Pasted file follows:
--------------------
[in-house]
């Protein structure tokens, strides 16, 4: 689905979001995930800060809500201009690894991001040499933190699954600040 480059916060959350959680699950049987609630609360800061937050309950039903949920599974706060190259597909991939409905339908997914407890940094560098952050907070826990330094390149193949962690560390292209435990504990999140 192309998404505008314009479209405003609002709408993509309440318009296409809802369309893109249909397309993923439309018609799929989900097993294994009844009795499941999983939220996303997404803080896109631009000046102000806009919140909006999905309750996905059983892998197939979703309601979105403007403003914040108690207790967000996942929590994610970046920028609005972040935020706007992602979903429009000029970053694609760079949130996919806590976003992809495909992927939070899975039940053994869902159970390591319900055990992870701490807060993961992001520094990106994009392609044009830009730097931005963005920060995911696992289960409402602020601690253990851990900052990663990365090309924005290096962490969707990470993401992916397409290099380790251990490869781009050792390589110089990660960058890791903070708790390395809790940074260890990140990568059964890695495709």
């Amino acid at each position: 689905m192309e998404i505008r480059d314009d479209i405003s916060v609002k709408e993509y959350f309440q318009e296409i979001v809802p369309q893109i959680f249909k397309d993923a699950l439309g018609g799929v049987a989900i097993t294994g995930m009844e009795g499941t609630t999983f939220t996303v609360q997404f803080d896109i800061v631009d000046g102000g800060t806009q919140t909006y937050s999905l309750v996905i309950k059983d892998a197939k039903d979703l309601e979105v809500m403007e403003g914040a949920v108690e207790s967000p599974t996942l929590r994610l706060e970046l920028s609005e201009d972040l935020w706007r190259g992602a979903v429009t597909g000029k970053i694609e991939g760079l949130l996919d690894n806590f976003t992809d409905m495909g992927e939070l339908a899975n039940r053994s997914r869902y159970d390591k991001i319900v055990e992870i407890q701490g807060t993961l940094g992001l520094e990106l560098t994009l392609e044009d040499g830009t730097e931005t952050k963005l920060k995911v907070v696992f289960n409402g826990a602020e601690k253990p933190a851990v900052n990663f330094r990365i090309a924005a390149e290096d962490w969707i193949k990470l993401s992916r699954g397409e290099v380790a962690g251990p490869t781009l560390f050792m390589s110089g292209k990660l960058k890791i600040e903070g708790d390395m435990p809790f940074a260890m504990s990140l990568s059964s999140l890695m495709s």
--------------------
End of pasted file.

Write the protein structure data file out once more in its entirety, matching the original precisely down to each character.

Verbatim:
[in-house]
């Protein structure tokens, strides 16, 4: 689905979001995930800060809500201009690894991001040499933190699954600040 480059916060959350959680699950049987609630609360800061937050309950039903949920599974706060190259597909991939409905339908997914407890940094560098952050907070826990330094390149193949962690560390292209435990504990999140 192309998404505008314009479209405003609002709408993509309440318009296409809802369309893109249909397309993923439309018609799929989900097993294994009844009795499941999983939220996303997404803080896109631009000046102000806009919140909006999905309750996905059983892998197939979703309601979105403007403003914040108690207790967000996942929590994610970046920028609005972040935020706007992602979903429009000029970053694609760079949130996919806590976003992809495909992927939070899975039940053994869902159970390591319900055990992870701490807060993961992001520094990106994009392609044009830009730097931005963005920060995911696992289960409402602020601690253990851990900052990663990365090309924005290096962490969707990470993401992916397409290099380790251990490869781009050792390589110089990660960058890791903070708790390395809790940074260890990140990568059964890695495709």
């Amino acid at each position: 689905m192309e998404i505008r480059d314009d479209i405003s916060v609002k709408e993509y959350f309440q318009e296409i979001v809802p369309q893109i959680f249909k397309d993923a699950l439309g018609g799929v049987a989900i097993t294994g995930m009844e009795g499941t609630t999983f939220t996303v609360q997404f803080d896109i800061v631009d000046g102000g800060t806009q919140t909006y937050s999905l309750v996905i309950k059983d892998a197939k039903d979703l309601e979105v809500m403007e403003g914040a949920v108690e207790s967000p599974t996942l929590r994610l706060e970046l920028s609005e201009d972040l935020w706007r190259g992602a979903v429009t597909g000029k970053i694609e991939g760079l949130l996919d690894n806590f976003t992809d409905m495909g992927e939070l339908a899975n039940r053994s997914r869902y159970d390591k991001i319900v055990e992870i407890q701490g807060t993961l940094g992001l520094e990106l560098t994009l392609e044009d040499g830009t730097e931005t952050k963005l920060k995911v907070v696992f289960n409402g826990a602020e601690k253990p933190a851990v900052n990663f330094r990365i090309a924005a390149e290096d962490w969707i193949k990470l993401s992916r699954g397409e290099v380790a962690g251990p490869t781009l560390f050792m390589s110089g292209k990660l960058k890791i600040e903070g708790d390395m435990p809790f940074a260890m504990s990140l990568s059964s999140l890695m495709s």